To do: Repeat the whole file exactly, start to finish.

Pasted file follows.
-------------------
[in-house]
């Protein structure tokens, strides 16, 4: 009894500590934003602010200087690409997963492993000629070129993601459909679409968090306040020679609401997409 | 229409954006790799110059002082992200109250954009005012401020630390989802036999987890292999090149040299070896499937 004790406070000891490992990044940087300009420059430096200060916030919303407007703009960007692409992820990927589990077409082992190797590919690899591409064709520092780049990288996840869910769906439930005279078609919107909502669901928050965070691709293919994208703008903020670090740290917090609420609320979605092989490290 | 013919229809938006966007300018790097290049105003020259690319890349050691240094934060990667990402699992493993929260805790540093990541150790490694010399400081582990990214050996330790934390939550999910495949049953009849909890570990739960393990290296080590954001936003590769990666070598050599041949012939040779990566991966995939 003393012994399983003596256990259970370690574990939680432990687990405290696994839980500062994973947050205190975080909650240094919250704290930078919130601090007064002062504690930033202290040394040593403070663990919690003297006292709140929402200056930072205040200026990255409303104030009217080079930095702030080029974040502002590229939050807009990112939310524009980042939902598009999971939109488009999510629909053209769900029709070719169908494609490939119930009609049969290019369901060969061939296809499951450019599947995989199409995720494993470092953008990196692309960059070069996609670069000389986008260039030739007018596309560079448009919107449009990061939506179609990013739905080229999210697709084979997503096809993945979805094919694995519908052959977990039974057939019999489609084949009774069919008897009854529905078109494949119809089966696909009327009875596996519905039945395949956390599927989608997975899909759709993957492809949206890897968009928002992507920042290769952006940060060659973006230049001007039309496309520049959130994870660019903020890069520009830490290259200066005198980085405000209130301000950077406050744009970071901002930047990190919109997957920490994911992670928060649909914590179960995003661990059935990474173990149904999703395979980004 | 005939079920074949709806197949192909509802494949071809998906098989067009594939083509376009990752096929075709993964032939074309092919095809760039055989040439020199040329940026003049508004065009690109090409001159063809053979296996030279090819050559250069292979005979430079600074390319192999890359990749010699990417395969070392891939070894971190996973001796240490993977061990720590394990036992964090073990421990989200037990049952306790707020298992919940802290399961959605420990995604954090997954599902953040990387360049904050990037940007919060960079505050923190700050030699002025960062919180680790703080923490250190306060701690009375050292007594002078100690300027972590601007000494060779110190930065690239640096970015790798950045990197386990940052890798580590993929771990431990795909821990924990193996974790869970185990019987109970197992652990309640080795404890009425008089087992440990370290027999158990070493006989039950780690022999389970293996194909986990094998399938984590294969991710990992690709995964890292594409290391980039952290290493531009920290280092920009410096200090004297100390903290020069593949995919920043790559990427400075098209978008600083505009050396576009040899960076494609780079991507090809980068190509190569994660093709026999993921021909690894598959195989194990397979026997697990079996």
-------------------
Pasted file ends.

[in-house]
């Protein structure tokens, strides 16, 4: 009894500590934003602010200087690409997963492993000629070129993601459909679409968090306040020679609401997409 | 229409954006790799110059002082992200109250954009005012401020630390989802036999987890292999090149040299070896499937 004790406070000891490992990044940087300009420059430096200060916030919303407007703009960007692409992820990927589990077409082992190797590919690899591409064709520092780049990288996840869910769906439930005279078609919107909502669901928050965070691709293919994208703008903020670090740290917090609420609320979605092989490290 | 013919229809938006966007300018790097290049105003020259690319890349050691240094934060990667990402699992493993929260805790540093990541150790490694010399400081582990990214050996330790934390939550999910495949049953009849909890570990739960393990290296080590954001936003590769990666070598050599041949012939040779990566991966995939 003393012994399983003596256990259970370690574990939680432990687990405290696994839980500062994973947050205190975080909650240094919250704290930078919130601090007064002062504690930033202290040394040593403070663990919690003297006292709140929402200056930072205040200026990255409303104030009217080079930095702030080029974040502002590229939050807009990112939310524009980042939902598009999971939109488009999510629909053209769900029709070719169908494609490939119930009609049969290019369901060969061939296809499951450019599947995989199409995720494993470092953008990196692309960059070069996609670069000389986008260039030739007018596309560079448009919107449009990061939506179609990013739905080229999210697709084979997503096809993945979805094919694995519908052959977990039974057939019999489609084949009774069919008897009854529905078109494949119809089966696909009327009875596996519905039945395949956390599927989608997975899909759709993957492809949206890897968009928002992507920042290769952006940060060659973006230049001007039309496309520049959130994870660019903020890069520009830490290259200066005198980085405000209130301000950077406050744009970071901002930047990190919109997957920490994911992670928060649909914590179960995003661990059935990474173990149904999703395979980004 | 005939079920074949709806197949192909509802494949071809998906098989067009594939083509376009990752096929075709993964032939074309092919095809760039055989040439020199040329940026003049508004065009690109090409001159063809053979296996030279090819050559250069292979005979430079600074390319192999890359990749010699990417395969070392891939070894971190996973001796240490993977061990720590394990036992964090073990421990989200037990049952306790707020298992919940802290399961959605420990995604954090997954599902953040990387360049904050990037940007919060960079505050923190700050030699002025960062919180680790703080923490250190306060701690009375050292007594002078100690300027972590601007000494060779110190930065690239640096970015790798950045990197386990940052890798580590993929771990431990795909821990924990193996974790869970185990019987109970197992652990309640080795404890009425008089087992440990370290027999158990070493006989039950780690022999389970293996194909986990094998399938984590294969991710990992690709995964890292594409290391980039952290290493531009920290280092920009410096200090004297100390903290020069593949995919920043790559990427400075098209978008600083505009050396576009040899960076494609780079991507090809980068190509190569994660093709026999993921021909690894598959195989194990397979026997697990079996």